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Getting Around In Ireland - Part 2 Trains

Irish Rail Engine entering Athenry Station

Trains are a comfortable and economical way to travel throughout Ireland, most of the time. This blog discusses some of the ins and outs of using Irish rail that will make your experience much smoother. The primary focus is on Heuston Station in Dublin, and the Dublin to Galway rail route. This is the route taken most often by our visitors and ourselves.

The Irish Rail website is very useful and is a great place for additional exploration and ideas. Most tourist are using the rail lines to/from Dublin where there are two major train stations, Connolly and Heuston. (There is a third called Pearse that is mostly used for commuter trains). Heuston Station has trains to Cork, Limerick, Waterford, Galway, Mayo, and Kerry. Connolly Station has trains to Belfast, Sligo, and Rossiare(Wexford County). Novice riders can sometimes be surprised that they have to change stations in Dublin. This can add up to an extra hour of hectic travel to your journey.

Irish Rail Map

The trains in Ireland are relatively comfortable and relatively modern. They are not as modern, fast or comfortable as some of the trains I have taken in Germany, Italy, and France, but to be fair, the journey is usually 1/4 the distance or less. For many of the trains, beverages and snacks are available, but I have not seen a full dining car. (The train ride from Dublin to Galway is a tad over 2 hours and probably doesn’t warrant a full dining car). Some of the trains (Dublin to Galway) offer reserved seating, but don’t be surprised if your seat is taken. I have never had a problem asking people to move if alternate seats were not easily available.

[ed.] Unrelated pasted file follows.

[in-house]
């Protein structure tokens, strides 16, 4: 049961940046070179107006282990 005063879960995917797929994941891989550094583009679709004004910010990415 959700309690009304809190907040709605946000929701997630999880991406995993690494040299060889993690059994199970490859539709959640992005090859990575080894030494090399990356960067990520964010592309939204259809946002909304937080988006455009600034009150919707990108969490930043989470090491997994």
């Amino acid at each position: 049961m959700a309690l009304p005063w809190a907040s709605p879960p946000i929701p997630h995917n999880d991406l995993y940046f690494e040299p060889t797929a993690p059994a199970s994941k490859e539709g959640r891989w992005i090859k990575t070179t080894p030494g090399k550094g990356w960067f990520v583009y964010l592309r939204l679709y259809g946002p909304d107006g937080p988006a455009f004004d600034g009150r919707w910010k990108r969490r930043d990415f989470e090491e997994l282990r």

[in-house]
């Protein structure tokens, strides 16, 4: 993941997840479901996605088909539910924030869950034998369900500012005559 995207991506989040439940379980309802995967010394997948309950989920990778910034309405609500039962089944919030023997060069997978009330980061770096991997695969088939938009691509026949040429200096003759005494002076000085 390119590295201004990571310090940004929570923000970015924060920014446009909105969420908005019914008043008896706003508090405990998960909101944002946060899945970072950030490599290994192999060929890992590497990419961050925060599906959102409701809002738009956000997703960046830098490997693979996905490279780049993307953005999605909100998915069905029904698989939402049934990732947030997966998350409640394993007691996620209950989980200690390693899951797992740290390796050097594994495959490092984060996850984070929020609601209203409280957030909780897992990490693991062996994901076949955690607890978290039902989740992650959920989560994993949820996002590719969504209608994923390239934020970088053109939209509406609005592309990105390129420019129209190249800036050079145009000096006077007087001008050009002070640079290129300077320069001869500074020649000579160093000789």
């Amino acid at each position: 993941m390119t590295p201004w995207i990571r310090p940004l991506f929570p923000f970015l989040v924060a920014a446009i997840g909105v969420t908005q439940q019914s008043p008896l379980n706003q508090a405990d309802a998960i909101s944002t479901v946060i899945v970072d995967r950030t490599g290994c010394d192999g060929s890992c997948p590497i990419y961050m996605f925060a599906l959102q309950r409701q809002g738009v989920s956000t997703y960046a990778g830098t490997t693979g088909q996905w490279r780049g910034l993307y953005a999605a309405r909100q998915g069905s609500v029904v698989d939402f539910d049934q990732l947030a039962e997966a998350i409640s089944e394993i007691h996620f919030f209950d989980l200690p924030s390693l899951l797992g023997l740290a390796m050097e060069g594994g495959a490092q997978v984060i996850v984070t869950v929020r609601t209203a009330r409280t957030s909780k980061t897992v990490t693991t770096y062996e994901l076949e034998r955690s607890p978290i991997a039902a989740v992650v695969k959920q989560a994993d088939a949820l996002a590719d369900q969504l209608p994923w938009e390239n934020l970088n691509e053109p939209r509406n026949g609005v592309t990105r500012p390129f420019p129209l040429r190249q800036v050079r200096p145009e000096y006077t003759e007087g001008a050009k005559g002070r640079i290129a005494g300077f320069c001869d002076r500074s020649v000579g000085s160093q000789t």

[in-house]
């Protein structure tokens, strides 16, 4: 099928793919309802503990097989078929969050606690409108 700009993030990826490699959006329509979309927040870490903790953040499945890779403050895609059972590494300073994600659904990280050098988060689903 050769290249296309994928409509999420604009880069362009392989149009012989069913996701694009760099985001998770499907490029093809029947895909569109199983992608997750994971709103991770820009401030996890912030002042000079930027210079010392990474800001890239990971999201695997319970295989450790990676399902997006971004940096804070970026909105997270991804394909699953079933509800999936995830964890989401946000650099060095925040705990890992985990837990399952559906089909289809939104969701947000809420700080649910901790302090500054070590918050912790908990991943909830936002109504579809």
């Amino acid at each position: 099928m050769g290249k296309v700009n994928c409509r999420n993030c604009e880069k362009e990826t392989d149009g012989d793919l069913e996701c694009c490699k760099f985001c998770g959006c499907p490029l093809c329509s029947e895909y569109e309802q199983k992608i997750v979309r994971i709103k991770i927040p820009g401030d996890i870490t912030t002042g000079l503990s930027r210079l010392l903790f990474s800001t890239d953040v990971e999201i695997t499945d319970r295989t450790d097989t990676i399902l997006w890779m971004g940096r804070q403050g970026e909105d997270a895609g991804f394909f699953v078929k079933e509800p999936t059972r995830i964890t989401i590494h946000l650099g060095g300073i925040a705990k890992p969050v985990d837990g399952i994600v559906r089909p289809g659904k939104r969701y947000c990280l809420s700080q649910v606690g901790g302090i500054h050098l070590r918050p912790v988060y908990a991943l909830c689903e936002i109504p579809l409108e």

There are horror stories about over crowded Irish Rail trains, just like any railway, but I have only experienced this once during almost five years of ridership. This was on a Galway to Limerick train on a Friday afternoon before a bank holiday (3-day) weekend and the train was full of University Students going home. If you stay away from Friday afternoons and rush hour trains, then you shouldn’t have a problem.

Buying tickets is very easy. There are kiosks at every station, and the larger stations have ticket counters. The kiosks take cash, debit and credit cards. Tickets bought at the last minute do not assign you a reserved seat. The savings are significant when buying in advance, either through the kiosk or on-line.

Ticket Kiosk

Buying Tickets On-line

If you are arriving at Dublin airport and taking my suggestion of first visiting the West of Ireland or a variation, I would suggest buying your 1st ticket in advance. Buying in advance will save you $’s/€’s and it will let you see in advance the exchange rate and Foreign Transaction fees for your Credit Card.

If your flight is late, not a problem, go to the ticket counter where they will charge you an additional €10 or wave the change fee. BTW, you can do this in reverse if you happen to arrive at the rail station in time for an earlier train. I would not suggest purchasing a ticket for a train less than 2 hours from your landing time at Dublin airport (30 minutes for a late flight, 45 minutes in Irish customs & immigration, and 1 hour bus ride to the train station (30 minutes with a taxi)). It’s OK to buy all your tickets in advance, but it’s not necessary. The prices depend on the demand for the train. Local trains (Athenry to Galway) do not seem to offer discounts for advance purchase tickets. Once you start pricing tickets just a few days out, then less expensive fares become available (20-25% less). Remember to check the family fares and the Tourist Tickets (Trekker or Explorer tickets) at the ticket info portion of Irish Rail’s website.

Buying Tickets

The steps for buying a ticket on-line can also be found at the Irish rail website.

Here’s a reprint of the steps with my added comments: